With a new director (Daniel Alfredson) taking charge of the second film in the Scandinavian version Millennium series, The Girl Whi Played with Fire is not at all a disappointment but is less striking and less memorable than the first film, who introduced the characters of the trilogy. The judgment may be more severe than the film really deserves because the it is certainly a well written and well built crime story, with solid characters brought to screen by a team of actors who each makes his job wonderfully, from the leads to the smaller parts. It is probably the surprise effect that is unavoidably gone and maybe also the more standard cinematography that replaces the frozen landscape that dominated The Girl with The Dragon Tatoo. Yes, the Swedish summer can be very pleasant but the winter films better.


source http://www.imdb.com/title/tt1216487/


There are more biographical details that we learned about The Girl in the title of the movies, and the action of the film turns around her family and her traumatic childhood we had a glimpse about already. Noomi Rapace is as good as in the first film, but she still keeps enough secrets to have us interested for her fate in the final film of the series. Michael Nyquist‘s character is slightly relegated to the role of the classical seeker of truth, but his acting is still so good that I continue to be concerned about Daniel Craig taking over his role in the Hollywood version in-making (although I like the actor and I believe he deserves and can make much better than a Bond).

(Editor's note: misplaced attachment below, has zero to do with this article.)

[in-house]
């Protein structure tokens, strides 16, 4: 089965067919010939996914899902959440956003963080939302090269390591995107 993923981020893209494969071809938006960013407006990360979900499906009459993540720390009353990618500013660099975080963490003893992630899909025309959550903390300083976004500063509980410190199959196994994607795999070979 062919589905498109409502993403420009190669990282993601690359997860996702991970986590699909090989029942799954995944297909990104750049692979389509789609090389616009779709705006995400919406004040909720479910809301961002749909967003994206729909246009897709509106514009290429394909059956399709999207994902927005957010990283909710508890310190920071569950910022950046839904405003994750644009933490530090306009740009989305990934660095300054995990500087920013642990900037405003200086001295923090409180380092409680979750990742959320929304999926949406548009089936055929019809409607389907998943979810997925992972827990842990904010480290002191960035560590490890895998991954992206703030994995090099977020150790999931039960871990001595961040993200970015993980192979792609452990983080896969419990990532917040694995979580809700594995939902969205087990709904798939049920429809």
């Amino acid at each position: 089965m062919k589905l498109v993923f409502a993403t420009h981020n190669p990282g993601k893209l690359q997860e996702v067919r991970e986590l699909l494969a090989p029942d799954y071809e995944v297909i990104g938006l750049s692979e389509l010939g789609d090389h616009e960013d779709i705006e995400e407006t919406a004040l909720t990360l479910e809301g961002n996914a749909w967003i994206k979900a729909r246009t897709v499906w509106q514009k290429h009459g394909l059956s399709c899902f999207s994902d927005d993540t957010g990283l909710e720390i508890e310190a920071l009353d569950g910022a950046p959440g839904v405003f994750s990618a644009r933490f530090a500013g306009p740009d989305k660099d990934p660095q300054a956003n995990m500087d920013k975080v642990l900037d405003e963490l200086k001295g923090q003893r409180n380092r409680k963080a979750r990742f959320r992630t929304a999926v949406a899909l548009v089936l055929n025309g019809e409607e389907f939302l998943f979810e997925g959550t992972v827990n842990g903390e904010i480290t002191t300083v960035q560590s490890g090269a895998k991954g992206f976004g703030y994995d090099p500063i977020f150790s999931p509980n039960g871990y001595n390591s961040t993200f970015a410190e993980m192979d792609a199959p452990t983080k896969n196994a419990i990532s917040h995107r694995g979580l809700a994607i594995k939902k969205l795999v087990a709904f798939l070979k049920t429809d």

(video source trailers)


Maybe the secret of the magnetic force of these films is that faced with the most sordid vice or violence or put  under the darkest physical or psychological threats the heroes created by Stieg Larsson remain without doubt human. Too bad that these series un-naturally end in a trilogy. The quality of the dialog and the building of tension, the sophistication of the crime story and the human dimension of the characters ask for more. On the other side, the sonata is one of the most perfect pieces in music and it always is composed of three parts. There may be logic in fate sometimes.